And the Winner Is… Books to Movies, 2019

Yep: that’s Cate Blanchett, right here in our library!

If Beale Street Could Talk, First Man, BlacKkKlansman, The Wife, Can You Ever Forgive Me? – many films nominated for Oscars this year – and every year – started off as books. 2019 will be a great year for bookish Seattleites, with film adaptations of both Garth Stein’s The Art of Racing in the Rain and Maria Semple’s Where’d You Go Bernadette, the latter featuring scenes filmed in our own Central library!(Digression: Seattle film buffs have to check out these amazing Then and Now videos featuring side by side reshoots of such classic Seattle set films as Cinderella Liberty and Harry and the Hendersons.)

Here are just a some of the other books coming soon to a theater near you:

Continue reading “And the Winner Is… Books to Movies, 2019”

Down with the Sickness

I just got hit by a winter cold and it hit me hard…usually I only need a day to recover, but not this time. Went back to work on day three and was miserable. Took another day off hoping to get through it – I spent most of my time away moving from the bed to the couch then back to bed again. I couldn’t even read because I couldn’t concentrate, but I did get a lot of time with the television screen.

Pulled out an old favorite of mine, Across the Universe, starring Jim Sturgess and Evan Rachel Wood. Not only does it have one of the best soundtracks, but just the visual effects and story are so beautifully done. It does a remarkable job of bringing The Beatles lyrics to life and creating a story of its time. Continue reading “Down with the Sickness”

Party Like It’s 1918!

I’ve never been one to enjoy the large crowds underneath the Space Needle on New Year’s Eve night; rather, I like to ring in the New Year with friends at smaller events in the city. One year was spent wandering around Tacoma during First Night and when I lived in West Seattle I would ring in the New Year at a local masquerade. This year, though, I wasn’t quite sure what I wanted to do.

That got me thinking … how did Seattleites spend past New Years? What events were taking place a hundred years ago in 1918? So I looked through the Seattle Times archives and discovered, not much has changed in the way we celebrate the coming of the New Year!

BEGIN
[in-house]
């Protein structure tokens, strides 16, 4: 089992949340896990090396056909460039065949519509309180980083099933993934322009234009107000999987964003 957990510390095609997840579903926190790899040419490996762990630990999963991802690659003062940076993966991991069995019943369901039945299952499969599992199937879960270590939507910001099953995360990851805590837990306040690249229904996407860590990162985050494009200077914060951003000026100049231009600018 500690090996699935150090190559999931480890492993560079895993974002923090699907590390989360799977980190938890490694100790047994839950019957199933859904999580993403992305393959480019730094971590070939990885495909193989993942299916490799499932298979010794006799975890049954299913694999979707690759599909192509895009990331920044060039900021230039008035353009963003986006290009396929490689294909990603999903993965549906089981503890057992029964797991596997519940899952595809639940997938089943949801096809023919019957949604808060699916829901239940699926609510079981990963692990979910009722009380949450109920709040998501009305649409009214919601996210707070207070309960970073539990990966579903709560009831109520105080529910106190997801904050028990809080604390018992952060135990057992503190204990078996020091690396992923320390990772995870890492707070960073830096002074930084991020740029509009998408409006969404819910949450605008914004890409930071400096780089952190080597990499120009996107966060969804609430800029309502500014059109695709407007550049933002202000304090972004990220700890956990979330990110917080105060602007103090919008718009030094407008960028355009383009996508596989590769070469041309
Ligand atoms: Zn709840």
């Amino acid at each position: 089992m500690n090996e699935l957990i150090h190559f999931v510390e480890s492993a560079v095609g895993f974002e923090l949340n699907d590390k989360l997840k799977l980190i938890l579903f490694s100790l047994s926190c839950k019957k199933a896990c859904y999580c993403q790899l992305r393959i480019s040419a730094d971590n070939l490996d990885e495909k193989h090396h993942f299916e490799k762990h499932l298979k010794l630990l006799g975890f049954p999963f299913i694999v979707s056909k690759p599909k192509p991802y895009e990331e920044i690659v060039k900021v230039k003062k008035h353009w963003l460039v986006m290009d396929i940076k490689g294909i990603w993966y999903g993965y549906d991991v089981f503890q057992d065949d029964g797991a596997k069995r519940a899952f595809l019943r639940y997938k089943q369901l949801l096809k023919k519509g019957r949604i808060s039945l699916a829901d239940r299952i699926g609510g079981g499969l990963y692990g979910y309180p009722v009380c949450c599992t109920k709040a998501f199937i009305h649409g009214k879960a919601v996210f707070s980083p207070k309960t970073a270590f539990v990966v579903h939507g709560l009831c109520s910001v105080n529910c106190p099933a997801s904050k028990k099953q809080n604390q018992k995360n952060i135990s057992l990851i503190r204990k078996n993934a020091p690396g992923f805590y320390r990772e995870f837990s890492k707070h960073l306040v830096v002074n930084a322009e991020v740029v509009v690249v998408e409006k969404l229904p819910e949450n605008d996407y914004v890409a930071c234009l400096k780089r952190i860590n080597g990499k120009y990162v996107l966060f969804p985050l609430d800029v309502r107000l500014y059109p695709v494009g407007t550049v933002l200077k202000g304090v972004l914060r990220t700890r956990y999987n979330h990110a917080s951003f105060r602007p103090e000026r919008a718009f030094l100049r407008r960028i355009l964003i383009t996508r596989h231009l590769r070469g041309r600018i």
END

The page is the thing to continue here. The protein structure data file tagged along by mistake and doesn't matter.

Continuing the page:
In 1918 you could enjoy a home cooked New Year’s Dinner at the Woman’s Exchange and in 2018 you can enjoy dinner and music at many venues throughout Seattle! Continue reading “Party Like It’s 1918!”

Reports on the Death of the Romantic Comedy are Greatly Exaggerated

For years, romantic comedies (rom coms) have been few and far between, and those that were released were often small budget indie films that were a hit with critics but did little at the box office. Then a little movie called Crazy Rich Asians came along…is it the beginning of a rom com renaissance?

While they weren’t blockbusters, there have been several rom coms over the past few years that have pleased both audiences and critics. While you wait for Crazy Rich Asians to come out on DVD,check out these three rom coms with diverse casts and storylines.

The Big Sick
Pakistani stand-up comic Kumail Nanjiani and grad student Zoe Kazan fall in love, but their relationship is complicated by Kumail’s Muslim parents and Zoe’s sudden illness. More romantic than funny, the film earned accolades for its realism and warmth, and the cross-cultural themes that added new dimensions to the rom com formula.

Continue reading “Reports on the Death of the Romantic Comedy are Greatly Exaggerated”

Asian & Pacific Islander Heritage Month: In Our Own Image(s)

At the Capitol Hill Library, we wondered how to create an Asian & Pacific Islander (API) Heritage Month display that recognizes the many peoples who are categorized as “Asian” and “Pacific Islander” — each unique and with their own histories, languages, religions, cultural values, and experiences.  Is it possible to represent such broad and diverse communities without using stereotypical imagery (especially those which focus exclusively on East Asia)?

An answer dawned on us: since API people are already representing themselves, through their art and creative practice… why reach for the clipart of cherry blossoms and dragons, when we could highlight the imagery of API artists?

We reached out to a number of local artists with API heritage, and have featured some samples of their work – swing by the Capitol Hill library, and check out library items that are produced by API writers, illustrators, filmmakers, and musicians.  Our display offers a selection of poetry, picture books, nonfiction, DVDs, comics, and other media from our collection.  For those who can’t make it to our neck of the city, here are a few titles to place on hold:

Works by Pacific Islanders

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Continue reading “Asian & Pacific Islander Heritage Month: In Our Own Image(s)”